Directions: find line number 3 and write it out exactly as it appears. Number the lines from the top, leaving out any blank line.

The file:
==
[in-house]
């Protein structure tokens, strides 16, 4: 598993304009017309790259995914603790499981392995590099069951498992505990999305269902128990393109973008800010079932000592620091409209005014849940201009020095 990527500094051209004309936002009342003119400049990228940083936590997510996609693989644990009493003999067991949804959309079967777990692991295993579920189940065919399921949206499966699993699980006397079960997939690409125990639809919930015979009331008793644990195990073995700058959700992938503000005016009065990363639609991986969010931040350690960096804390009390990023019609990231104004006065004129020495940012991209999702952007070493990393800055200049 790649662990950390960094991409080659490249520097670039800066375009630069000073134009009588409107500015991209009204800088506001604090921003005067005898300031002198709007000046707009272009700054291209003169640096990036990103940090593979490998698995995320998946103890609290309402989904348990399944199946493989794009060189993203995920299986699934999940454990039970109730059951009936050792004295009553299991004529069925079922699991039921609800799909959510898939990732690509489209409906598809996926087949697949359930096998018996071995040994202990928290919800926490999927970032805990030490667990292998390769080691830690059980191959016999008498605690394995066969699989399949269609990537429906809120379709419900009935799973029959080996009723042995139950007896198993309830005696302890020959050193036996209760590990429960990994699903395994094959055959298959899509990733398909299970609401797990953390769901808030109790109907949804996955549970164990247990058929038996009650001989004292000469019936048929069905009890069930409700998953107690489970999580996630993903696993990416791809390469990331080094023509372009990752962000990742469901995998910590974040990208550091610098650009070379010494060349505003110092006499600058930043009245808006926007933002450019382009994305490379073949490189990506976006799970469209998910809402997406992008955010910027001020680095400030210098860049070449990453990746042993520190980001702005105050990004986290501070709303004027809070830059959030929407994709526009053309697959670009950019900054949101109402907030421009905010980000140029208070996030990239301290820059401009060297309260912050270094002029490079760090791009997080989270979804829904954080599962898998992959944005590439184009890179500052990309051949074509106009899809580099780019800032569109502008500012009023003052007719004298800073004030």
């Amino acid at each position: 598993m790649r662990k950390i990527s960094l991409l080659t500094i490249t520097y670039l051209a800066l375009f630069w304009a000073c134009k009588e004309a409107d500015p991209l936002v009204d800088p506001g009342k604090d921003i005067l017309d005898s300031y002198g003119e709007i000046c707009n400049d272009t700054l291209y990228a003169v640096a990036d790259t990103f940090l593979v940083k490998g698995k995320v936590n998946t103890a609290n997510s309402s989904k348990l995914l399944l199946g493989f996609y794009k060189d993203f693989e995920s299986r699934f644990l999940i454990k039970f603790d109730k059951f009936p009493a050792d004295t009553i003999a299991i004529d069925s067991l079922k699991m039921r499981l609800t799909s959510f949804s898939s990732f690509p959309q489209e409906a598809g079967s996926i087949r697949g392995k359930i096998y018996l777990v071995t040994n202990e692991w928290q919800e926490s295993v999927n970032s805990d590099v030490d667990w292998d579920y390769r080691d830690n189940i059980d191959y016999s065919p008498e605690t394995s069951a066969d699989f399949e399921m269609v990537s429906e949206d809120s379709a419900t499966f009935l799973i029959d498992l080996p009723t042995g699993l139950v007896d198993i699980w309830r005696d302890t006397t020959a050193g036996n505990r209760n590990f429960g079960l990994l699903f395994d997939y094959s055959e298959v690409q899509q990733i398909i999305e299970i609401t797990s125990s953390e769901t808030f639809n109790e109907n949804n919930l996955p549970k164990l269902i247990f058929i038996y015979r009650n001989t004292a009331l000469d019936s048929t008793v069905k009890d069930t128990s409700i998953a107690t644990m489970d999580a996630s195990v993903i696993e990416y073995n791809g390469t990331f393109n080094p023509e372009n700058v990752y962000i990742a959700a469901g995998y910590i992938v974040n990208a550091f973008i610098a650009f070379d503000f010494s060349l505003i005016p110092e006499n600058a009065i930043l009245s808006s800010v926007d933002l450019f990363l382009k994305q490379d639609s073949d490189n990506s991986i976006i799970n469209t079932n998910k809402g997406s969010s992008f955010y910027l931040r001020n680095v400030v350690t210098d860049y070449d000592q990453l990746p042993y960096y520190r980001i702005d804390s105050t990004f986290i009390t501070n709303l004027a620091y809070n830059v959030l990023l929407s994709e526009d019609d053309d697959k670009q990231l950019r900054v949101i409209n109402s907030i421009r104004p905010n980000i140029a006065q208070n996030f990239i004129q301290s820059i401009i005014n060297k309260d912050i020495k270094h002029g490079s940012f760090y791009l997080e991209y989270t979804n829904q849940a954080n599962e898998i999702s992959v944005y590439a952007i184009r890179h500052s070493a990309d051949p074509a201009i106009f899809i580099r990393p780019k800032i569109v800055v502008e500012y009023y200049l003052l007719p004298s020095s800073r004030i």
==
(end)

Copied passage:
């Amino acid at each position: 598993m790649r662990k950390i990527s960094l991409l080659t500094i490249t520097y670039l051209a800066l375009f630069w304009a000073c134009k009588e004309a409107d500015p991209l936002v009204d800088p506001g009342k604090d921003i005067l017309d005898s300031y002198g003119e709007i000046c707009n400049d272009t700054l291209y990228a003169v640096a990036d790259t990103f940090l593979v940083k490998g698995k995320v936590n998946t103890a609290n997510s309402s989904k348990l995914l399944l199946g493989f996609y794009k060189d993203f693989e995920s299986r699934f644990l999940i454990k039970f603790d109730k059951f009936p009493a050792d004295t009553i003999a299991i004529d069925s067991l079922k699991m039921r499981l609800t799909s959510f949804s898939s990732f690509p959309q489209e409906a598809g079967s996926i087949r697949g392995k359930i096998y018996l777990v071995t040994n202990e692991w928290q919800e926490s295993v999927n970032s805990d590099v030490d667990w292998d579920y390769r080691d830690n189940i059980d191959y016999s065919p008498e605690t394995s069951a066969d699989f399949e399921m269609v990537s429906e949206d809120s379709a419900t499966f009935l799973i029959d498992l080996p009723t042995g699993l139950v007896d198993i699980w309830r005696d302890t006397t020959a050193g036996n505990r209760n590990f429960g079960l990994l699903f395994d997939y094959s055959e298959v690409q899509q990733i398909i999305e299970i609401t797990s125990s953390e769901t808030f639809n109790e109907n949804n919930l996955p549970k164990l269902i247990f058929i038996y015979r009650n001989t004292a009331l000469d019936s048929t008793v069905k009890d069930t128990s409700i998953a107690t644990m489970d999580a996630s195990v993903i696993e990416y073995n791809g390469t990331f393109n080094p023509e372009n700058v990752y962000i990742a959700a469901g995998y910590i992938v974040n990208a550091f973008i610098a650009f070379d503000f010494s060349l505003i005016p110092e006499n600058a009065i930043l009245s808006s800010v926007d933002l450019f990363l382009k994305q490379d639609s073949d490189n990506s991986i976006i799970n469209t079932n998910k809402g997406s969010s992008f955010y910027l931040r001020n680095v400030v350690t210098d860049y070449d000592q990453l990746p042993y960096y520190r980001i702005d804390s105050t990004f986290i009390t501070n709303l004027a620091y809070n830059v959030l990023l929407s994709e526009d019609d053309d697959k670009q990231l950019r900054v949101i409209n109402s907030i421009r104004p905010n980000i140029a006065q208070n996030f990239i004129q301290s820059i401009i005014n060297k309260d912050i020495k270094h002029g490079s940012f760090y791009l997080e991209y989270t979804n829904q849940a954080n599962e898998i999702s992959v944005y590439a952007i184009r890179h500052s070493a990309d051949p074509a201009i106009f899809i580099r990393p780019k800032i569109v800055v502008e500012y009023y200049l003052l007719p004298s020095s800073r004030i």